Whether that translates to their choices in the real world remains uncertain, but with more than 60 million women taking the Pill worldwide, the study authors write, the possibility that it changes mating dynamics is worth examining.
“It is important to reflect on these aspects from an evolutionary point of view, as changes in preference for indicators of genetic quality in a sexual partner are considered to be functional and adaptive,” said Alessio Gori, lead author of the study and a psychologist at the University of Florence.
Oral contraceptives prevent ovulation, so women on the Pill don’t have a most-fertile time of the month.
To see if that makes a difference in what women want in a man, the researchers recruited 195 women between the ages of 18 and 50 from central Italy to complete questionnaires. These included a 20-item survey in which they rated on a five-point scale their preference for various indicators of masculinity, including athleticism, social class and shoulder width.
They also filled out a 56-item portion of the Minnesota Multiphasic Personality Inventory-2, a well-known personality test, to assess how masculine or “submissive” the women themselves were feeling.
Participants provided information about their menstrual cycles and whether they were using contraceptives. The women’s average age was 32 years old, and women who were significantly overweight or underweight were not included in the study.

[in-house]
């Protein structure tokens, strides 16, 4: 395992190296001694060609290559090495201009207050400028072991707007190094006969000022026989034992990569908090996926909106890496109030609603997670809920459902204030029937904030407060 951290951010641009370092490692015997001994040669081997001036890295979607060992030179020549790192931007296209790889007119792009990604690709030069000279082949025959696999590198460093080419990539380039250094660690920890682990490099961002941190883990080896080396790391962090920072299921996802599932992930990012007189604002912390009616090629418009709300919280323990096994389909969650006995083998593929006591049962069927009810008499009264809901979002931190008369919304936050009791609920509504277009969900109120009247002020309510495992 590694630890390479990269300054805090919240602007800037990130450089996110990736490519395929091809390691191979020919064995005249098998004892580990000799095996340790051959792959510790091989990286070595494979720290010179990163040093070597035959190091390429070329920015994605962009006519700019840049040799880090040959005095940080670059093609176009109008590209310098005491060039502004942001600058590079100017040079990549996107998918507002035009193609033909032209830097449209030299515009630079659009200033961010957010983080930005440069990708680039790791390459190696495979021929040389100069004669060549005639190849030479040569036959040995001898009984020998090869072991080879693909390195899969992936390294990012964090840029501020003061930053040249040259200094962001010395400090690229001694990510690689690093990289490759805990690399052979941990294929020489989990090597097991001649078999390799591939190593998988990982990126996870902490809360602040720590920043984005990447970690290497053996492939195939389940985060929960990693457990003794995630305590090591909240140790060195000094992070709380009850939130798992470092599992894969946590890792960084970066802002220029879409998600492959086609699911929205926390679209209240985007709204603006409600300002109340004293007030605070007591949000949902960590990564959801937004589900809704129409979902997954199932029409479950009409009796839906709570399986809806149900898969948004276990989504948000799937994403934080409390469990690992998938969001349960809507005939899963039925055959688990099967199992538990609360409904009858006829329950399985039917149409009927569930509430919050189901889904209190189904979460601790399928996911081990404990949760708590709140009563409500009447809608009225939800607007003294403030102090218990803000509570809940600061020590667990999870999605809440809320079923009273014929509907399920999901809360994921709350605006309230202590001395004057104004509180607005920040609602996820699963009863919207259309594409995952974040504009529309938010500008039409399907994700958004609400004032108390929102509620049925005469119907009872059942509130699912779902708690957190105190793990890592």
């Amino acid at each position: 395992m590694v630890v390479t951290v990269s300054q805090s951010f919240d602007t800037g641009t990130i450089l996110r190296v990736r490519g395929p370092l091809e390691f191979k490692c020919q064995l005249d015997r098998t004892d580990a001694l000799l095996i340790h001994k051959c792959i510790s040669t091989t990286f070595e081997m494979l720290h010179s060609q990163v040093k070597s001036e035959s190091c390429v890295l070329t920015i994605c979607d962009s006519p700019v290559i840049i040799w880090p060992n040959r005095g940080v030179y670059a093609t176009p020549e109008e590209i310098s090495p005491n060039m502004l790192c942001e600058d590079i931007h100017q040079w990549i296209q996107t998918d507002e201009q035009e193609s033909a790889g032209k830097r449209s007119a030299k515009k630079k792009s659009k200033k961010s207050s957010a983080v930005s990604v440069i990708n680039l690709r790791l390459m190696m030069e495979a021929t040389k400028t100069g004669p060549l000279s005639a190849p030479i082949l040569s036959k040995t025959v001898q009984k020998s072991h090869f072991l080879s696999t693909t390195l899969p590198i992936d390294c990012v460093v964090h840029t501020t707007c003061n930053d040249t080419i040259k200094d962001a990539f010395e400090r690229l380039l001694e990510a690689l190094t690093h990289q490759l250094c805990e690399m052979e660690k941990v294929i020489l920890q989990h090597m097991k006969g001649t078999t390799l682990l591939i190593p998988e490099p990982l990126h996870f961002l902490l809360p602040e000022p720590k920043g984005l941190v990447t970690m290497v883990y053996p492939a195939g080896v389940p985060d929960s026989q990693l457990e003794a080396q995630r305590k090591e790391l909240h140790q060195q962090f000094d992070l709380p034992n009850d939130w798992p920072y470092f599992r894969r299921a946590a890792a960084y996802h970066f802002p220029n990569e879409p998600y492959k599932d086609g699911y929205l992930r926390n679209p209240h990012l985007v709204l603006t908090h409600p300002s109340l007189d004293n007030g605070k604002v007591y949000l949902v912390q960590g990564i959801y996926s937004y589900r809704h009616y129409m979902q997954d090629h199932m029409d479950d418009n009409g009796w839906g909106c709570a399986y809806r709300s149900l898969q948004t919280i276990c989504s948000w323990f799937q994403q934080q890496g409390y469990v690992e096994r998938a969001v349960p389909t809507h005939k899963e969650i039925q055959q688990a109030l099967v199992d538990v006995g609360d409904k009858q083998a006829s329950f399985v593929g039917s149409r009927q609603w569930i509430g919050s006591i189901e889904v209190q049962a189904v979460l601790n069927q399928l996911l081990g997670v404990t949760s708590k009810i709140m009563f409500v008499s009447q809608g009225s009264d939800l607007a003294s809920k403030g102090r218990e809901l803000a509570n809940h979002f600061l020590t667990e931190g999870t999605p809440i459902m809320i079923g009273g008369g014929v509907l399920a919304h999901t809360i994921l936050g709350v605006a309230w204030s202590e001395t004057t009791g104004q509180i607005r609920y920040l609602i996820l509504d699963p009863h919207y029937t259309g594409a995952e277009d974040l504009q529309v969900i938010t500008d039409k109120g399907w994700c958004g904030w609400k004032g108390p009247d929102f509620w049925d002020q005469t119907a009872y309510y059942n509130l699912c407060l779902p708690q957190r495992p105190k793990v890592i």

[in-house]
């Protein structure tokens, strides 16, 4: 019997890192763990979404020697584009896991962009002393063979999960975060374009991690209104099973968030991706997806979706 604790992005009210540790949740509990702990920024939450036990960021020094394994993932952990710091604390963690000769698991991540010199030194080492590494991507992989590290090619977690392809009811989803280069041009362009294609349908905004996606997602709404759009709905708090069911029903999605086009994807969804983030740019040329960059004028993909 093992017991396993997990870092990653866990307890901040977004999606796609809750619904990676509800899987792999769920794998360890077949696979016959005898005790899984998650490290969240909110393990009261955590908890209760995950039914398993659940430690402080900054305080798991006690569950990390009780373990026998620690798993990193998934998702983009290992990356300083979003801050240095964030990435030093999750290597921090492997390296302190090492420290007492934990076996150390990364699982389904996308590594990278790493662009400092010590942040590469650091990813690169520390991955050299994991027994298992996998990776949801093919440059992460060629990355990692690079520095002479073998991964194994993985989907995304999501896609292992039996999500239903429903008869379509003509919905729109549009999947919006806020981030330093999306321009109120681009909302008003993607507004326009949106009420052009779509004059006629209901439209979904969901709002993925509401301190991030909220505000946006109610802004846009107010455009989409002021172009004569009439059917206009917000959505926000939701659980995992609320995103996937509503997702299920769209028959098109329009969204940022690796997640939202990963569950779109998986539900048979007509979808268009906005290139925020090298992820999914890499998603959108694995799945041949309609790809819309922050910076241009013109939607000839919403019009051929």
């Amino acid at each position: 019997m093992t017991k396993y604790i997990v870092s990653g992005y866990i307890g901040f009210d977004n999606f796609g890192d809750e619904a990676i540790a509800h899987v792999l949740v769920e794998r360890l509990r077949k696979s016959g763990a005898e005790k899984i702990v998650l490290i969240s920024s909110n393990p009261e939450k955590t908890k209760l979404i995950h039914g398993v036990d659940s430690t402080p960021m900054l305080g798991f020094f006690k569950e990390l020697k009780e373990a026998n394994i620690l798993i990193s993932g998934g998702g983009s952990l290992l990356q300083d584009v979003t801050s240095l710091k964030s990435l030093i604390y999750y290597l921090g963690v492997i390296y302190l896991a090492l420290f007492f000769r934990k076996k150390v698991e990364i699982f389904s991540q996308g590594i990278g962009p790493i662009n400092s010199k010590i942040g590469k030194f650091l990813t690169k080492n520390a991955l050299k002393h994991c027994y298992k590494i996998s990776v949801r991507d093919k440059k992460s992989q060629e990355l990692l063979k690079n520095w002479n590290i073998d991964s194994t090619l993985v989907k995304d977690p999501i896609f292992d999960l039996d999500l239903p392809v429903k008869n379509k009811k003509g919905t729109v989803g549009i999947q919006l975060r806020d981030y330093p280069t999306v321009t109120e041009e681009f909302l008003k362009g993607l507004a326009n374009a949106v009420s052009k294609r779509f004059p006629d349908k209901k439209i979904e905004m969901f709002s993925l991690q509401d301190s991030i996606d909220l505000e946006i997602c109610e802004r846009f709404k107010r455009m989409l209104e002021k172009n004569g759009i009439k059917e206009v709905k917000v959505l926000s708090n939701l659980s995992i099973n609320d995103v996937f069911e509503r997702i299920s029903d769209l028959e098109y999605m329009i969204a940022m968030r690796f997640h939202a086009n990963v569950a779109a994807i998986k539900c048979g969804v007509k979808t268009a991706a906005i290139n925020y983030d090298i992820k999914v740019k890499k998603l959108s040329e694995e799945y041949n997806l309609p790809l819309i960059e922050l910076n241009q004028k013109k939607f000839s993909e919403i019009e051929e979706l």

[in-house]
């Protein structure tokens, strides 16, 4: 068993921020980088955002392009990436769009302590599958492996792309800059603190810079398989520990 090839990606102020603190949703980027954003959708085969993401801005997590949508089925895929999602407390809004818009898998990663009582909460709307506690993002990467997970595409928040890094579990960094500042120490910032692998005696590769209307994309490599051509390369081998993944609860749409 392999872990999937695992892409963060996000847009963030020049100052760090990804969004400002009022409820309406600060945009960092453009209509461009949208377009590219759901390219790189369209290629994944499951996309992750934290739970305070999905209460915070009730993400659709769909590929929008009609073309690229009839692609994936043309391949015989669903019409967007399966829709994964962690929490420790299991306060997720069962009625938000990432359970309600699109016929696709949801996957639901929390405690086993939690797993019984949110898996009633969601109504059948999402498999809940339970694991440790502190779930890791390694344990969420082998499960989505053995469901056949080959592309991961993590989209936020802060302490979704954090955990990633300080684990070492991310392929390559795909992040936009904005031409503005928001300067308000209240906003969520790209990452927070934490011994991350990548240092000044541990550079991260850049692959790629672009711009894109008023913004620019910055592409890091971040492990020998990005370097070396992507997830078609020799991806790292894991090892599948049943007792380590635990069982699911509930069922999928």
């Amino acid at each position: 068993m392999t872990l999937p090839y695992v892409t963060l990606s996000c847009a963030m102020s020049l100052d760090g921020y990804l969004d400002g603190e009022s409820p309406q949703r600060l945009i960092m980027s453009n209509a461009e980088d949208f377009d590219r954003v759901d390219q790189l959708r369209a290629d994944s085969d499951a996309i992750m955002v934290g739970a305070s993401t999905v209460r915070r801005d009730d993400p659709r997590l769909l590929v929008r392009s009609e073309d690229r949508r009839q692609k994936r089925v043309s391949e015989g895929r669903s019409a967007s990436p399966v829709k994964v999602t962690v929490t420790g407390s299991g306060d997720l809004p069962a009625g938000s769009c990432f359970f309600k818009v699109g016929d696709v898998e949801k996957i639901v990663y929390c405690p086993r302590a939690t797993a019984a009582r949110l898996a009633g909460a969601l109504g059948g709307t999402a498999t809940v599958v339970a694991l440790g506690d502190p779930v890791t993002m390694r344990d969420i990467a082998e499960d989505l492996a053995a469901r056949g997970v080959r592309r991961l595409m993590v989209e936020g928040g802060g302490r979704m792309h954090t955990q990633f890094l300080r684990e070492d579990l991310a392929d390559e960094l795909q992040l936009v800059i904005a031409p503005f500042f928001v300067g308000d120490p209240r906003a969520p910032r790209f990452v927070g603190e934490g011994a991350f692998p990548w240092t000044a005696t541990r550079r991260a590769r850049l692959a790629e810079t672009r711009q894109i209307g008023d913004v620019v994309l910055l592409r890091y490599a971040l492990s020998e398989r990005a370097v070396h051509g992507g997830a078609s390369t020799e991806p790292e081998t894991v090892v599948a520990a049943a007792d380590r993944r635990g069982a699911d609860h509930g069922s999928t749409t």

Of the nearly 200 participants, 39 percent were taking the Pill. One hundred of the women were between days 11 and 21 of their menstrual cycle, which is when ovulation occurs and women are most fertile.
Gori and his team found that during the fertile days of the menstrual cycle, non-Pill users scored significantly higher on the questionnaire asking about preferred traits in an imagined man. Women on the Pill scored an average of just over 59 points on the survey, versus women not on the Pill, who scored about 73 points.
When the researchers looked at the results according to the women’s own masculinity level, they found that women with the most feminine and submissive personalities most preferred masculine attributes in an imagined man, whether or not they were taking the Pill.
Still, even in this feminine group, women on the Pill scored slightly lower in their desire for masculine traits, according to the report in the Journal of Sexual Medicine.
The results are intriguing, said Christine Drea, an evolutionary biologist at Duke University in Durham, North Carolina. But a woman’s preferences for a hypothetical, made-up mate often differ from the men she chooses in real life.
“Do hormones affect women’s fantasies? Sure,” but whether these fantasies actually predict behaviors is unclear, Drea told Reuters Health in an email.
For example, when asked to imagine an ideal mate, many women may envision a man with traits such as a strong jaw or a full head of hair.
“The vast majority of women, however, are not married to Brad Pitt or George Clooney. Instead, they’re married to individuals with whom they’re actually compatible – someone who acts right or smells right,” Drea said.
So although the recent study indicates the Pill might affect some hypothetical ideal mate, such a fantasy might have little impact on actual mate selection.
“Having your normal hormonal variation be blunted chemically might make you care less about Brad or George, but you wouldn’t have ever tangoed with Brad or George anyway,” Drea said.